If you are in the market and looking for a cheap, reliable DSLR cameras that will produce crisp, good-quality images reliably, this DSLR camera is worth closer inspection.

Customizable menu structure, accurate focusing system, large LCD display
Rating: 7.5/10


Sony DSLR A300 with 18-70mm lens

As soon as you take the Sony out of its box, the Sony DSLR A300 demands to be held. Its streamlined buttons as well as sleek body design make it a very attractive DSLR camera to use and look at. This digital SLR camera is very similar to its siblings, the A350 and A200, but its mix of features as well as cheap sub-$1000 price make it probably the most enticing of the brood.

The chief feature that helps the Sony A300 stand out when compared to its peers in the price category is its nifty flip-out LCD screen. As well as being a novelty, this screen will come in handy when trying to take photos either around a corner or above your head. Once you get used to having this LCD screen, it is hard to let go.

The Sony A300 also takes a new, modern, and innovative approach to the live view feature, so you can both look at your subject on the LCD screen (rather than through the viewfinder) before pressing the button to take the picture. The DSLR camera has a separate sensor for live view, which means that it will deliver an image even when the internal camera mirror is down.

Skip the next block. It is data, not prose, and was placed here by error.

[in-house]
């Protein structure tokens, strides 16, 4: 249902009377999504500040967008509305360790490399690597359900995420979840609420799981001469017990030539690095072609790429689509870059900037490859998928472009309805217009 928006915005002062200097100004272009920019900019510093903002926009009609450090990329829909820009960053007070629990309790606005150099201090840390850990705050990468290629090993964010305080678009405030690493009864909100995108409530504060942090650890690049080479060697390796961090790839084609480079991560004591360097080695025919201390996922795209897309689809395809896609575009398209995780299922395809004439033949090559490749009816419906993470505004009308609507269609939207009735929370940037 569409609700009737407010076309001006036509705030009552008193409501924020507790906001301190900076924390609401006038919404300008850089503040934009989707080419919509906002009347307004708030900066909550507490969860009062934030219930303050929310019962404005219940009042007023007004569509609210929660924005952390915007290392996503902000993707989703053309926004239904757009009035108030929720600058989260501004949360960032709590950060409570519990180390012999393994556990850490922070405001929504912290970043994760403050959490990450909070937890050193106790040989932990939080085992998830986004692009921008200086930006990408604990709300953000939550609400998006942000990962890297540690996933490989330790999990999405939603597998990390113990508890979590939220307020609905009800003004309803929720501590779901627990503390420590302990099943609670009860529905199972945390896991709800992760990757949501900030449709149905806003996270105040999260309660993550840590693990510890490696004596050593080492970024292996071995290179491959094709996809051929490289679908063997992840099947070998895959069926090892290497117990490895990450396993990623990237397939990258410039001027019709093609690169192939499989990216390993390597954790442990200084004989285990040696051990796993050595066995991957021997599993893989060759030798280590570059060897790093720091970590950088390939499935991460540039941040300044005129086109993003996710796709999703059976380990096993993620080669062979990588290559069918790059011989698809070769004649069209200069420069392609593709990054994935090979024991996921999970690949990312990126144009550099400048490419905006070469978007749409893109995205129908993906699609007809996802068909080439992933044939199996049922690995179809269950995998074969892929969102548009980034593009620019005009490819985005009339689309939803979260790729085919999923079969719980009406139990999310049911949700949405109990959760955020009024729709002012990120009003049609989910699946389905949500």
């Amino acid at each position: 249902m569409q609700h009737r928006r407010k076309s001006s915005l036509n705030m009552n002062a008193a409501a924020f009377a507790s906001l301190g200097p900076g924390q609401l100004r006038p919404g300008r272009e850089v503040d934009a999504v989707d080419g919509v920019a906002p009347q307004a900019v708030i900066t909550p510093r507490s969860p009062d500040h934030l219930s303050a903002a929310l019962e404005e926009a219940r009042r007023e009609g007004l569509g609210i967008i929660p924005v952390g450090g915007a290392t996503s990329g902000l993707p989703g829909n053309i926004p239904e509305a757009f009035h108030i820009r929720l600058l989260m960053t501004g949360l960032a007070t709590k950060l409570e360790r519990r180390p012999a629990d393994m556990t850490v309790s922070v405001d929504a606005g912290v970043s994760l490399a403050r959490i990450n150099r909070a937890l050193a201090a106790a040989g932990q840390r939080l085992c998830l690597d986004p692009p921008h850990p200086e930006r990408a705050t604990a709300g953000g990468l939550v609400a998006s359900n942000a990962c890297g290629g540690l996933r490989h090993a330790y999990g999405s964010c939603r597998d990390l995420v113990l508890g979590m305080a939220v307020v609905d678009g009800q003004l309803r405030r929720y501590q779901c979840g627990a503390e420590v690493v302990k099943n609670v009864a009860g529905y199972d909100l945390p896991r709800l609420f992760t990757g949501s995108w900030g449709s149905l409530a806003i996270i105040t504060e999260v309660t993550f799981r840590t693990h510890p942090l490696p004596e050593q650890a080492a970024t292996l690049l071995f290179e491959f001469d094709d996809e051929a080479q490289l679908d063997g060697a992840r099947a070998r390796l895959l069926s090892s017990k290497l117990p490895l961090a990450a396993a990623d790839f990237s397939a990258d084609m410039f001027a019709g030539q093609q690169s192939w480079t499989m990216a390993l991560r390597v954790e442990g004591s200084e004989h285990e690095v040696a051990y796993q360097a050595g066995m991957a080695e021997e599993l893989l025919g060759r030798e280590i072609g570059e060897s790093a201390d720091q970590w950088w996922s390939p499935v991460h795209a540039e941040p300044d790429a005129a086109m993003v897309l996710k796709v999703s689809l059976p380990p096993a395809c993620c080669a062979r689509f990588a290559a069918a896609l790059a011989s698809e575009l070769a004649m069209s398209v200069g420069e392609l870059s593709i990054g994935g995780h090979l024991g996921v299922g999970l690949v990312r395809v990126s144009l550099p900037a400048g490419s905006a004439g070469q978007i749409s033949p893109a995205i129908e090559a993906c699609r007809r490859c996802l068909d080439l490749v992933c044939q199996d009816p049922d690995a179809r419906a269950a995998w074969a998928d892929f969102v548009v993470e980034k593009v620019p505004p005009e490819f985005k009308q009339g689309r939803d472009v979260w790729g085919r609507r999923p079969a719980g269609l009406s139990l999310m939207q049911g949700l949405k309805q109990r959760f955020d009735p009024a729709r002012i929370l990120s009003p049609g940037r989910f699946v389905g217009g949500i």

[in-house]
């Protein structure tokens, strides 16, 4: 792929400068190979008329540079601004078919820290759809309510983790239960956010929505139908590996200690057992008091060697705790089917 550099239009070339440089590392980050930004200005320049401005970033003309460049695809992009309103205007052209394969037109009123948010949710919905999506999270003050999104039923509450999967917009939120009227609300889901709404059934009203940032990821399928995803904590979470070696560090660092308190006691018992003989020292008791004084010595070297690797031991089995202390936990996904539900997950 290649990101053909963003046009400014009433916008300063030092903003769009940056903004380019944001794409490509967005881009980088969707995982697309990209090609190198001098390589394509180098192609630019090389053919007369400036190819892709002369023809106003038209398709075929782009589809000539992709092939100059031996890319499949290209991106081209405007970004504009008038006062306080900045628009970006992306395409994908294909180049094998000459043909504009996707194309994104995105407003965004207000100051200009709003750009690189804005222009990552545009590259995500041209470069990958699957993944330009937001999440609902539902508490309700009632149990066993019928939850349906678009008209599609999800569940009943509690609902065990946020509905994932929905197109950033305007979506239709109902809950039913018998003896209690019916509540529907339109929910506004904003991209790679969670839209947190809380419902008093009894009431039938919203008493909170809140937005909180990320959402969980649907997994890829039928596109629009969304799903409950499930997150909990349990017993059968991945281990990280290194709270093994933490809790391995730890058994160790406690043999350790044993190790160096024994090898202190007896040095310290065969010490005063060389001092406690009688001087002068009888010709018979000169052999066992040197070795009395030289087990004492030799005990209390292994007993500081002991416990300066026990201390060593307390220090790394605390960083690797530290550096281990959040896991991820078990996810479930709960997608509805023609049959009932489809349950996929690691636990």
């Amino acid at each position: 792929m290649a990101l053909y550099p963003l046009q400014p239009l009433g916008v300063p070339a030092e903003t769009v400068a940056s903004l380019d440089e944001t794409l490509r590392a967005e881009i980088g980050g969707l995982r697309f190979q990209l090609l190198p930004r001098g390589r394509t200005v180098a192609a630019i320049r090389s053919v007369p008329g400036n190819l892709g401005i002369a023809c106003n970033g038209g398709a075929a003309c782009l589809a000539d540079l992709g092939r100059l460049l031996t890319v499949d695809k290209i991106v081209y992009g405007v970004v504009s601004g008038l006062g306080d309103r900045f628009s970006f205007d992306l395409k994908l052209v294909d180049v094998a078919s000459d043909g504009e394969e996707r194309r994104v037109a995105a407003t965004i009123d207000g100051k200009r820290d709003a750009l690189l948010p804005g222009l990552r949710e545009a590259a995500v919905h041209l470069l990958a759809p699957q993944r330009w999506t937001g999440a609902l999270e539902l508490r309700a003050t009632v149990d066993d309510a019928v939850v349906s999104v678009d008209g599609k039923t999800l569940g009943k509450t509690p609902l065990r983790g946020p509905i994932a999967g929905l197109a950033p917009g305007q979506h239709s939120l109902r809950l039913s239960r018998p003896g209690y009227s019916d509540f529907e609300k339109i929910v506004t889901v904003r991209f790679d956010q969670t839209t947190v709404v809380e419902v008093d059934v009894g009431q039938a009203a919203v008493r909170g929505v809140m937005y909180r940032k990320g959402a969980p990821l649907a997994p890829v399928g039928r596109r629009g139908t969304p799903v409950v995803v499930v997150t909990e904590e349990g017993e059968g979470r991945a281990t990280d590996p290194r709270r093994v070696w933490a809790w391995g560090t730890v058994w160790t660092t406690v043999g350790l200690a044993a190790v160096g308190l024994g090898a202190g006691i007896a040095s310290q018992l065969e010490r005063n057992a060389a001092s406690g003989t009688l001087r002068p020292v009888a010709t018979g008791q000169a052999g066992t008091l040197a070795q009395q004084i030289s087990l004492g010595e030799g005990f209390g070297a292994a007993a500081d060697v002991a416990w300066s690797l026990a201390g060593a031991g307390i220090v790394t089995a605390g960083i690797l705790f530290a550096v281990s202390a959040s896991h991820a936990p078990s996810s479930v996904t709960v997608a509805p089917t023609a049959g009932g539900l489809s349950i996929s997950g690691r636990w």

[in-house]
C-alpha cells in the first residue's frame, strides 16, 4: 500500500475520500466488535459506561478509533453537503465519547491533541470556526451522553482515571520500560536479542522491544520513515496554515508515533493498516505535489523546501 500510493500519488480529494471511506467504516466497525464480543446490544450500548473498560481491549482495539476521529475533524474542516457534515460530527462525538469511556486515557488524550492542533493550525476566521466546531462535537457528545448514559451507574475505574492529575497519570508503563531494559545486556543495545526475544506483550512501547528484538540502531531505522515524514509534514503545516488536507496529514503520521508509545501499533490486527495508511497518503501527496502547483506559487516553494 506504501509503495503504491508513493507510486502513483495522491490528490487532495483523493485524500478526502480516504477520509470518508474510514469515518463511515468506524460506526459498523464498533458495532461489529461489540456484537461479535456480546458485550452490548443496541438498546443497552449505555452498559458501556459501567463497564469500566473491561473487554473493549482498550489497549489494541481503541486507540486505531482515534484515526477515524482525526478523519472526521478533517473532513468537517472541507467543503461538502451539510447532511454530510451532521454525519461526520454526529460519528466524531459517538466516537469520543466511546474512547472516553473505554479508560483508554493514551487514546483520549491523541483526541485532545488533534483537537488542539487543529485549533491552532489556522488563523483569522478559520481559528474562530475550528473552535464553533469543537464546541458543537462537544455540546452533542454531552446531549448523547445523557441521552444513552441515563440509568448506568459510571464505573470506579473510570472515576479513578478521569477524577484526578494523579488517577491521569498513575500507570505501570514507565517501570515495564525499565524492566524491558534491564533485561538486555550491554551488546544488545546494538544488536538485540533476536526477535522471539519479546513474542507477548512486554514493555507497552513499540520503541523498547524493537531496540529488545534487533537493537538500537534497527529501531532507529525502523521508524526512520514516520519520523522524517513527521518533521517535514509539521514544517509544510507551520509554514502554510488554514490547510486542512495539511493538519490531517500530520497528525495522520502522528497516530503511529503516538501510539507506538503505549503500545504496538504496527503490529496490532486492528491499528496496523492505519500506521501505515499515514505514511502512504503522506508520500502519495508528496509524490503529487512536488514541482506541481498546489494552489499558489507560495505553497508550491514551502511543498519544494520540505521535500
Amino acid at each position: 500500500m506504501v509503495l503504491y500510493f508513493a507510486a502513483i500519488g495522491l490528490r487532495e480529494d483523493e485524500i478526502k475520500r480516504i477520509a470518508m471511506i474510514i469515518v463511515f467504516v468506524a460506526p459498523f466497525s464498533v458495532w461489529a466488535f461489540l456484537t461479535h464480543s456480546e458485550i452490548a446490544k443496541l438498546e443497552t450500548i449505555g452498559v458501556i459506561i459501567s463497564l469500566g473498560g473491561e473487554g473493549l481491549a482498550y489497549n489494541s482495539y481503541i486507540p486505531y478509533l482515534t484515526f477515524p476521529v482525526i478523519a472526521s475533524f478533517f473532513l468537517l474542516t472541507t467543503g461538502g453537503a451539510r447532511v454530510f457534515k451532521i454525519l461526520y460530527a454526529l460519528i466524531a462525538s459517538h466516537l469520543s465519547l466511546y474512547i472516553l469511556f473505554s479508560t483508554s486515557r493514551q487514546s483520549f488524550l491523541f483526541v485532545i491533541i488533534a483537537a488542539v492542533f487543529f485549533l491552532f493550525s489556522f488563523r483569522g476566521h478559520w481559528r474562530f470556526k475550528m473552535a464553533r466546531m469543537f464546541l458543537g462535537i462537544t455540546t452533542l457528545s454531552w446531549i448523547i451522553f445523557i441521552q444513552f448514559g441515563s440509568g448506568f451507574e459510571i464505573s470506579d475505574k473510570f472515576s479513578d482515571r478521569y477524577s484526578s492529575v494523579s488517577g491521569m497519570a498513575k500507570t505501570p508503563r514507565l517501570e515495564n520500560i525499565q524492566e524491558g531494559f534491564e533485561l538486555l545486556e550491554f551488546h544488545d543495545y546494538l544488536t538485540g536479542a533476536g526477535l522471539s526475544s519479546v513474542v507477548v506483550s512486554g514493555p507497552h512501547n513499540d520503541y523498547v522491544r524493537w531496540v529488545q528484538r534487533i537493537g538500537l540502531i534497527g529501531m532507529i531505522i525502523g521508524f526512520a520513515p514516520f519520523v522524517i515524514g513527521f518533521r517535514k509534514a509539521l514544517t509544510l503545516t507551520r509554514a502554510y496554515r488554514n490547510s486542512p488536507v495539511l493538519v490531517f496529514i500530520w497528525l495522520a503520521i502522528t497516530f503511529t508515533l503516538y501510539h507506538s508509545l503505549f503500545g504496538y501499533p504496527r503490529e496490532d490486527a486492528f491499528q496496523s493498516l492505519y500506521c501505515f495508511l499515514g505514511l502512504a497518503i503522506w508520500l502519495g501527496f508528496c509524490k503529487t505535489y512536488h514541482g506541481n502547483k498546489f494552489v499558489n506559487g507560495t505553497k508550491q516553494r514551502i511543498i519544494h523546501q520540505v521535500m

This feature helps reduces lag when taking any photos using the live view function, as other digital SLR cameras require lifting the mirror to get live view, dropping it again to check focus as well as exposure, and then raising the mirror to take the image. The Sony design will overcome this problem.

The Sony A300 DSLR main sensor is 10.2 megapixels and, together with a accurate exposure meter and responsive autofocus system, reviews show that it produces very impressive images in both strong sunlight as well as lower light conditions.

Sony took the additional step of opting to build its image stabilization technology into the DSLR camera body rather than the camera lens, which is the case with other manufacturers. This means it is easier to overcome shake regardless of the SLR lens you are using.

Tilting LCD screen, streamlined body design, in-body image stabilization technology
Rating: 8/10


If you have been shopping for a digital SLR camera for under $1000, you definitely will not be disappointed with any of the three cameras in this roundup.

Reviews show that all three of these cameras produce quality images and they also work fully automatically, or they can easily be tweaked in manual mode.

Nikon's in-camera image editing features are a big plus, as is the light, compact camera body. The Canon's bright viewfinder will make checking your images very easy and its customizable menu is a bonus.

However, due to its flip-out LCD screen and the clever live-view feature, ratings show that the Sony DSLR-A300 comes out on top by a nose in this review of cheap DSLR cameras.